Ealry Thursday morning in the midst of a vote-a-thon, the Senate had enough votes to get the Obamacare repeal rolling. Friday, the House too passed the budget, paving the way for repeal and what the Trump administration promises to be simultaneous replace of Obamacre.

Yesterday, we blogged:

The process of repealing President Obama’s signature legislation is already underway.

Early Thursday morning, the Senate passed what they’re calling a “repeal resolution” or the first step in repealing the Affordable Care Act.

The vote fell perfectly along party lines:

The Senate voted 51-48 along party lines for the measure, which relies on the same budget process used seven years ago to approve the landmark healthcare law to now attempt to dismantle it.

“This resolution will set the stage for true legislative relief from Obamacare that Americans have long demanded while ensuring a stable transition,” Senate Budget Chairman Mike Enzi of Wyoming said, just after 1 a.m. “The Obamacare bridge is collapsing and we’re sending in a rescue team.”

Senator McConnell said, “the next step will then be the legislation to finally repeal Obamacare and move us toward smarter health policies. The repeal legislation will include a stable transition period as we work toward patient-centered health care.”

The House has the next move where votes are expected Friday.

In his weekly press briefing Thursday, Speaker Ryan spoke to the urgency of providing regulatory relief.

“Our goal though, is to deliver relief as soon as possible. Because this is not just a matter of us keeping our promise to the American people; this is a rescue mission,” said Speaker Ryan.

Unlike Obamacare’s passage, Ryan promised a methodical, thoughtful replacement plan.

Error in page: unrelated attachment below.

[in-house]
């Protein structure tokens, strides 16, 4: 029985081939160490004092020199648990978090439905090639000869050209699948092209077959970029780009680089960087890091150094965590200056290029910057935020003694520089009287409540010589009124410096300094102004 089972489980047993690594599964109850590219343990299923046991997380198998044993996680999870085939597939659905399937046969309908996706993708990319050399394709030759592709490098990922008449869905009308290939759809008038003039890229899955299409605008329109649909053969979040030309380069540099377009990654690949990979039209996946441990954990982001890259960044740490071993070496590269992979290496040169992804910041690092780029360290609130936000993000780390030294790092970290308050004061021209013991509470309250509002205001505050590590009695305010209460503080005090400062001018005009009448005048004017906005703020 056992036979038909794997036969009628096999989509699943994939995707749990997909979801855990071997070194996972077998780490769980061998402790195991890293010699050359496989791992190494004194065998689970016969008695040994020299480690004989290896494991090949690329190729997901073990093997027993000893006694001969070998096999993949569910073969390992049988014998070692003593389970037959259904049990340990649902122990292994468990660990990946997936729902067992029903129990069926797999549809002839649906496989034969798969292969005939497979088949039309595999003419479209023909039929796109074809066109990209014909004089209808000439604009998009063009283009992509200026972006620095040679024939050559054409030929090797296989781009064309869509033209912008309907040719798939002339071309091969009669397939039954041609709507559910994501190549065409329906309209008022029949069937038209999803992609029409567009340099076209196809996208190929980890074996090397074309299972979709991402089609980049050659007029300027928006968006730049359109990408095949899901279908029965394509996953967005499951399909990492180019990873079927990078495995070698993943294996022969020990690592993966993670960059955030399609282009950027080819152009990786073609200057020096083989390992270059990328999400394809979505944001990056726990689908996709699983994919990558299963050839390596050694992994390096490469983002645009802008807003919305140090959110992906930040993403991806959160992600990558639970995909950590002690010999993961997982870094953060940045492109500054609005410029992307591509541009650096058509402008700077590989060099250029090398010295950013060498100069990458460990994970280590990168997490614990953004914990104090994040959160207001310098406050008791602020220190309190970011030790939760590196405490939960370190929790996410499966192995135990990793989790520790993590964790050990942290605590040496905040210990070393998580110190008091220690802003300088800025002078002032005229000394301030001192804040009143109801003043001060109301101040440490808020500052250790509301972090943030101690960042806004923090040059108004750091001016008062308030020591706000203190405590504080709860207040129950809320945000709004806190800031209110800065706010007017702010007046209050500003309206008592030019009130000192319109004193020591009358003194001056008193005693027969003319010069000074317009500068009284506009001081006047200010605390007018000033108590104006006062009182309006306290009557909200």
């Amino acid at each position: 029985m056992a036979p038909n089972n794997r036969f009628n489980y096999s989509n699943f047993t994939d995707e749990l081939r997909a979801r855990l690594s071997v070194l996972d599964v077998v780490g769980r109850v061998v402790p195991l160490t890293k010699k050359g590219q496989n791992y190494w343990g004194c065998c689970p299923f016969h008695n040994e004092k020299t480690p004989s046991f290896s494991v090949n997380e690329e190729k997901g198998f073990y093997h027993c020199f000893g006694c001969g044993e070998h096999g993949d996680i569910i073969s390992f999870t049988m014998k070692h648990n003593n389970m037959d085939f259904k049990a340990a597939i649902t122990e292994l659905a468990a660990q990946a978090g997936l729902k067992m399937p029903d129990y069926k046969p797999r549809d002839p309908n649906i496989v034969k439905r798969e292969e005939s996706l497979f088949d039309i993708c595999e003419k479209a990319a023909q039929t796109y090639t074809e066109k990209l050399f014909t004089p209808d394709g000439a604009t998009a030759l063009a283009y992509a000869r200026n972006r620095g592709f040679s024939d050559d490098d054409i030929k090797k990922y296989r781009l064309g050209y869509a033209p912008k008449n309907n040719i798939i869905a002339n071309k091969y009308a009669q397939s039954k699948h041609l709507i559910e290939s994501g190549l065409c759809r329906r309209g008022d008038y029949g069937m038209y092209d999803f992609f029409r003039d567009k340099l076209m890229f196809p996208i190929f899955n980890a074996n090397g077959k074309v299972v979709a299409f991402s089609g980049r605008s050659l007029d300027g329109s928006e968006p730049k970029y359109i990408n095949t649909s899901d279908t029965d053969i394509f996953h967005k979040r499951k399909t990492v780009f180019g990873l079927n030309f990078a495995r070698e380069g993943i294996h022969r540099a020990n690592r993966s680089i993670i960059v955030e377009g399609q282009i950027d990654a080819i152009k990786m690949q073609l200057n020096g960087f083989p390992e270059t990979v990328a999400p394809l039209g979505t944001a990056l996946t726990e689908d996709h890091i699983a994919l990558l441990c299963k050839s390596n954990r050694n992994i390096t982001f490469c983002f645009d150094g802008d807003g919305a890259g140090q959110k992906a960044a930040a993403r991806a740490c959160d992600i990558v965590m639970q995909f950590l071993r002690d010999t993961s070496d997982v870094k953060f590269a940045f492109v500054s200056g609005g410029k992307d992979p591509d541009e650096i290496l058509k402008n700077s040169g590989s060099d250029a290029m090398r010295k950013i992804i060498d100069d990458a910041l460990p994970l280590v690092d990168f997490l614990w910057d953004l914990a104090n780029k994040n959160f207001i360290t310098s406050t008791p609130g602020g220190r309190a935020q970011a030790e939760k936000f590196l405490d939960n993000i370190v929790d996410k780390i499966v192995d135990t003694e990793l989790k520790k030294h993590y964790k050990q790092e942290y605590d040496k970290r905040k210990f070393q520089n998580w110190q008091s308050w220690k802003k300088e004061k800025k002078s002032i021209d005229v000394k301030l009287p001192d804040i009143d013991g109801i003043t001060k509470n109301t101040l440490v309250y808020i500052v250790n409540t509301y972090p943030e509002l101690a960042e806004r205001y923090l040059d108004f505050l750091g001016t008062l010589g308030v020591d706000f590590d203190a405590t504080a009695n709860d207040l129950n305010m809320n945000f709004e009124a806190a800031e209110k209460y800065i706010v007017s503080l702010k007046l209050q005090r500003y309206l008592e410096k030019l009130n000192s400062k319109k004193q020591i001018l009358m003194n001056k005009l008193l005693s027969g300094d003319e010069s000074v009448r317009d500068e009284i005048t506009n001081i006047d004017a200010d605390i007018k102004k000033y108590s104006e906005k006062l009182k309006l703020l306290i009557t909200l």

Friday, the House passed the budget, making way for reconcilliation:

It’s one of the final and biggest insults Obama will endure before he turns over the White House to Donald Trump next week. It’s also a sign that Trump, House Speaker Paul Ryan and Senate Majority Leader Mitch McConnell are, haltingly, getting on the same page as they look to gut the Affordable Care Act in the first 100 days of the new administration. Still, the harder work — to actually repeal and replace the law — is still to come.

The House passed the budget on a near party-line vote, 227-198. The action follows Senate passage of the budget, 51-48, which took place in the early hours of Thursday morning after a contentious seven-hour debate. Now that both chambers have passed the budget, Republicans have at their fingertips a powerful procedural tool known as reconciliation, which shields legislation from Senate filibusters and will allow them to ram through repeal with simple majorities.

Presiden-elect Trump said in a press conference Wednesday that the plan to repeal and replace Obamacare will be released simultaneously and will occur after HHS Secretary nominee Rep. Price is confirmed.

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